Such chilling figures are unprecedented in history. Many have suggested that this might be the result of the COVID-19 pandemic, but sadly, we can see depression has deeper causes, and the pandemic merely illustrated its complexity.

I have written before on possible links between severe depression and the time young people spend on social media. But this is just one aspect of the problem. Today, young people suffer frequent and intense emotional crises, and not just for all the hours spent staring at a screen. Another, possibly more important cause may lie in changes to the family composition and authority patterns at home.

Firstly: Families today have fewer members, who communicate less among themselves.

Young people marry at a later age, have fewer children and many opt for personal projects and pets instead of having children. Families are more diverse and flexible. In many countries, the number of children per woman is close to or less than one (Singapore, Taiwan, South Korea, Hong Kong among others).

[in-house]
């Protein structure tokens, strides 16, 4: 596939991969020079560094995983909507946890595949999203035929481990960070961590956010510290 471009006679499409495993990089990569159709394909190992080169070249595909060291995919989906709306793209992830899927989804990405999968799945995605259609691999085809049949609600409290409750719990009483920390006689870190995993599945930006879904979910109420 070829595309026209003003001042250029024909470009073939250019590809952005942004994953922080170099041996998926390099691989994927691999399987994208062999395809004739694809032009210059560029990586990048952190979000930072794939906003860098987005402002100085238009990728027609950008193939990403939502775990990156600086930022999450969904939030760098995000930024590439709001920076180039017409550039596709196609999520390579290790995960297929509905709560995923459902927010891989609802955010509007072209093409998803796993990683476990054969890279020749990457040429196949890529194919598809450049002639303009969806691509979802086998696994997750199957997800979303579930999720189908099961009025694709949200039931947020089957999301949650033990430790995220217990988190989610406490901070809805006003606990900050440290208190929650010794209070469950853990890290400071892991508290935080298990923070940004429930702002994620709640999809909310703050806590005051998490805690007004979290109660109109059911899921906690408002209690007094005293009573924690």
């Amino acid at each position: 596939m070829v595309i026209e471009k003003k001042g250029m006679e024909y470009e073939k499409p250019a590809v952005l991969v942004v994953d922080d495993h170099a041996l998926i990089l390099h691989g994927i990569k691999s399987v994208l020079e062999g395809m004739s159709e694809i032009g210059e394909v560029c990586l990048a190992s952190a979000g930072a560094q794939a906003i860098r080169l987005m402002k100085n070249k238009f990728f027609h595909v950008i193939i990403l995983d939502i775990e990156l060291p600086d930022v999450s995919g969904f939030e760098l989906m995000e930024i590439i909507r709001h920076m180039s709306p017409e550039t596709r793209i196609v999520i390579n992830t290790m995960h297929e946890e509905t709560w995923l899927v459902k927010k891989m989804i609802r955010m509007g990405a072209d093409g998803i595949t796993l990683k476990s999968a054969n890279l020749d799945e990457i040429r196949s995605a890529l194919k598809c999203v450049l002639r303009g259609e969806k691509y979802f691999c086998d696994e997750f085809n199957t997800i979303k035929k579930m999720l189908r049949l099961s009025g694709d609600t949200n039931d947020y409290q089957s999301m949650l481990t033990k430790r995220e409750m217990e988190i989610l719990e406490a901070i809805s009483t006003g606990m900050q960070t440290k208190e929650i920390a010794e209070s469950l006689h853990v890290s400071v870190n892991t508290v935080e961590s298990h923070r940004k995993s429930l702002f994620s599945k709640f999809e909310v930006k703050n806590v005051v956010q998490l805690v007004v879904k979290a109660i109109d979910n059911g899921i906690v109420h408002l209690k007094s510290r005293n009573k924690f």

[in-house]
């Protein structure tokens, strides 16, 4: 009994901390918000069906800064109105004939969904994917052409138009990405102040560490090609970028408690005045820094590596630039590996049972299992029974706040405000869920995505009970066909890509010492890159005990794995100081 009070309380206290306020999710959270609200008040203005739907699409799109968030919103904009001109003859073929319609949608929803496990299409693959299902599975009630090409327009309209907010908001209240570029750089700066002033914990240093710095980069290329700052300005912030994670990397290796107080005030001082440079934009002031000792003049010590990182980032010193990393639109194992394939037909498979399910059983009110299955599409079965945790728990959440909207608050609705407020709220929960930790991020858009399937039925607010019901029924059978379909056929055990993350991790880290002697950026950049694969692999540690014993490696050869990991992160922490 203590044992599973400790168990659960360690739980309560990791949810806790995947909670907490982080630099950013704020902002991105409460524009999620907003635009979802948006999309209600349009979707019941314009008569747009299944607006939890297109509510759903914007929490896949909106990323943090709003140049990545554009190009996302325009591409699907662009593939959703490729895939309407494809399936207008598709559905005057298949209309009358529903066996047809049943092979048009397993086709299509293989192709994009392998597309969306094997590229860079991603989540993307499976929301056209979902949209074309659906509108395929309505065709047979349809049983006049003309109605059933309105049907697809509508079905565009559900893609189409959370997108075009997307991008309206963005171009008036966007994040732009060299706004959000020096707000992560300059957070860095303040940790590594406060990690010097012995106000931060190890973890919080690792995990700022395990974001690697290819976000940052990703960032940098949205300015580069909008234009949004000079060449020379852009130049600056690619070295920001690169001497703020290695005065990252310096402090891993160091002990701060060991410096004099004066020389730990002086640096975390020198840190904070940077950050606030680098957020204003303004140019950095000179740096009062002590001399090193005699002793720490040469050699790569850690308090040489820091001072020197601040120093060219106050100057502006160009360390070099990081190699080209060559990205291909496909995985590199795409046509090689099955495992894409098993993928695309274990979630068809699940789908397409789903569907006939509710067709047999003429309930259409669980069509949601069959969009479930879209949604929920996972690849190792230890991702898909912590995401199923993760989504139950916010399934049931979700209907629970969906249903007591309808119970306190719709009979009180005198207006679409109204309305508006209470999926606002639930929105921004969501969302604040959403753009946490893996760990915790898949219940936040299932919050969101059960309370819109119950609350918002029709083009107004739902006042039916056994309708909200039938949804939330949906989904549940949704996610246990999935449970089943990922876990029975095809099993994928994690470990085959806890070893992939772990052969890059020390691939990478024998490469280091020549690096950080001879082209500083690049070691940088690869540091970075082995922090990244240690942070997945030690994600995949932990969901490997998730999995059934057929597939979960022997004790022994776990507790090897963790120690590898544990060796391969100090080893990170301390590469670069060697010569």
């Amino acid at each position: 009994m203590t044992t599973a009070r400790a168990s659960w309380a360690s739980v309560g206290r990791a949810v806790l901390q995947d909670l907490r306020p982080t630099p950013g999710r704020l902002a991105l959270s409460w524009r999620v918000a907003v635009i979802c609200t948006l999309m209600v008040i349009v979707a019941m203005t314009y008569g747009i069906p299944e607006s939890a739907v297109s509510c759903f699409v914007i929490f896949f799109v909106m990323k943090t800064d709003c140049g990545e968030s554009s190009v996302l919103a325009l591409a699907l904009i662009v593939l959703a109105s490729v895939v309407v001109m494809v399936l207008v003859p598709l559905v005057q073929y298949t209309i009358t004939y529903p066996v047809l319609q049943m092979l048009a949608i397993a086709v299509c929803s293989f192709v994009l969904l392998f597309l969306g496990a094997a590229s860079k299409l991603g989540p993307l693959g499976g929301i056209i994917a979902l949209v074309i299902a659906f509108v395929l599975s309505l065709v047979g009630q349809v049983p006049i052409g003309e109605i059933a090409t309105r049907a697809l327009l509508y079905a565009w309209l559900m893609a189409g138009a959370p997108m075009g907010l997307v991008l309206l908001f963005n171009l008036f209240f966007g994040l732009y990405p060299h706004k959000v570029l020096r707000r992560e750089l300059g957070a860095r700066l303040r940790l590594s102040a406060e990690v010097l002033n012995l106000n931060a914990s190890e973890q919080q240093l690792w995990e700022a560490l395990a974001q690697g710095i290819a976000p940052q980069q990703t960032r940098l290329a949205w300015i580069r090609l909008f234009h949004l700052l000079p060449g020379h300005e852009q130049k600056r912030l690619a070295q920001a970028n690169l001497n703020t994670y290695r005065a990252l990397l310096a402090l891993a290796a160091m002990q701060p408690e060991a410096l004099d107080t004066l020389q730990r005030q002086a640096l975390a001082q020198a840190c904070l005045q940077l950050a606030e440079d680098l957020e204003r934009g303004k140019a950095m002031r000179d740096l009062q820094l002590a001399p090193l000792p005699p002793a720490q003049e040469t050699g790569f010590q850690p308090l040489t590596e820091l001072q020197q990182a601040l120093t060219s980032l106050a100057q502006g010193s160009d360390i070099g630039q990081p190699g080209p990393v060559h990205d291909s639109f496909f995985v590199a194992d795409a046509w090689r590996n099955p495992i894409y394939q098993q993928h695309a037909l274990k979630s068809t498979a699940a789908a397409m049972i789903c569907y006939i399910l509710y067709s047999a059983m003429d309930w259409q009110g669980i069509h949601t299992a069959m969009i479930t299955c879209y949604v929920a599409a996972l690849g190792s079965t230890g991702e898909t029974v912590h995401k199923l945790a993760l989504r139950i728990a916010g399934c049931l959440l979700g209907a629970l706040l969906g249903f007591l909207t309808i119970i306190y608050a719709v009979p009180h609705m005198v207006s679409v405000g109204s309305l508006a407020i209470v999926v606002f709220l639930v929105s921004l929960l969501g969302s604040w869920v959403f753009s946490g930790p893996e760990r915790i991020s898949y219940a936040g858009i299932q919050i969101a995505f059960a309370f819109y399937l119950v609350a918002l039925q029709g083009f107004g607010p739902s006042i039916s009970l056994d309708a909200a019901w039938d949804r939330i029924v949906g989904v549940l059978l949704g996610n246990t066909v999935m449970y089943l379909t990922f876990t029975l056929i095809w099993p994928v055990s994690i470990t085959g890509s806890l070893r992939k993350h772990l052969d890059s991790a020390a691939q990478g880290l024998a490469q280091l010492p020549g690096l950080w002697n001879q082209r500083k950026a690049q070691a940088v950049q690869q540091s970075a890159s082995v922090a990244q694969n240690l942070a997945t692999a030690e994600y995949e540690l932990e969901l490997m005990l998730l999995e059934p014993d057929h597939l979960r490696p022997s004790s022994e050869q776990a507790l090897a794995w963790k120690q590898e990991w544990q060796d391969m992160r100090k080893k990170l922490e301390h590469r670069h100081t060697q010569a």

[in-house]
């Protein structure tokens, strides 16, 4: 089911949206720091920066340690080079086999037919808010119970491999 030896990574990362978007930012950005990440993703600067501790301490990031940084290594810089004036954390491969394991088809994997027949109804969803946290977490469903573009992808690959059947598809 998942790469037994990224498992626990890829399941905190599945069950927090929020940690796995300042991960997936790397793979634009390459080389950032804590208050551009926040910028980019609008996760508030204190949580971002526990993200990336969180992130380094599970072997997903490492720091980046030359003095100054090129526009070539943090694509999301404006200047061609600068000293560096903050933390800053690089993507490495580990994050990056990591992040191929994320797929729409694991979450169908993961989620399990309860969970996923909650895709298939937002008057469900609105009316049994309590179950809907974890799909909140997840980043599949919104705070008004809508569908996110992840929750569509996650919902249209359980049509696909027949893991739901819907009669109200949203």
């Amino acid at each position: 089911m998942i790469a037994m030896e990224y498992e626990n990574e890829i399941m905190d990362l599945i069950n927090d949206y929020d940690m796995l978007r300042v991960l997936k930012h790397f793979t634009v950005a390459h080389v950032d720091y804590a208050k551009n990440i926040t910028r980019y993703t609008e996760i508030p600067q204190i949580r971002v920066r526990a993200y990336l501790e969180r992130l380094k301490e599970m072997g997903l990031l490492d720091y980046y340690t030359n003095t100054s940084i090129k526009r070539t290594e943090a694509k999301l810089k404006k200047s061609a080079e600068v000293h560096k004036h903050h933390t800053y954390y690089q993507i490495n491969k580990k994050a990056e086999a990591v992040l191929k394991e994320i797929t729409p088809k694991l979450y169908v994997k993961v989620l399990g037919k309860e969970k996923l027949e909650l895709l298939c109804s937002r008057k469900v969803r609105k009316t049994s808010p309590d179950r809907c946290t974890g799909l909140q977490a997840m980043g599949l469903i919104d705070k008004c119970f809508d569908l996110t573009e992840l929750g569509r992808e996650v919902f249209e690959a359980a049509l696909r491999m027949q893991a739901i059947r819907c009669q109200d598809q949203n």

In Colombia, women have on average 1.9 children, compared to 7.6 in 1970. Worldwide, women aged 15 to 49 years have on average 2.4 children, or half the average figure for 1970. The changes are much more pronounced in cities and among middle and upper-income groups.

Of further concern today is the decline in communication time at home, notably between parents and children. This is difficult to quantify, but reasons may include fewer household members, pervasive use of screens, mothers going to work, microwave ovens that have eliminated family cooking and meals and, thanks to new technologies, an increase in time spent on work, even at home. Our society is addicted to work and devotes little time to minors.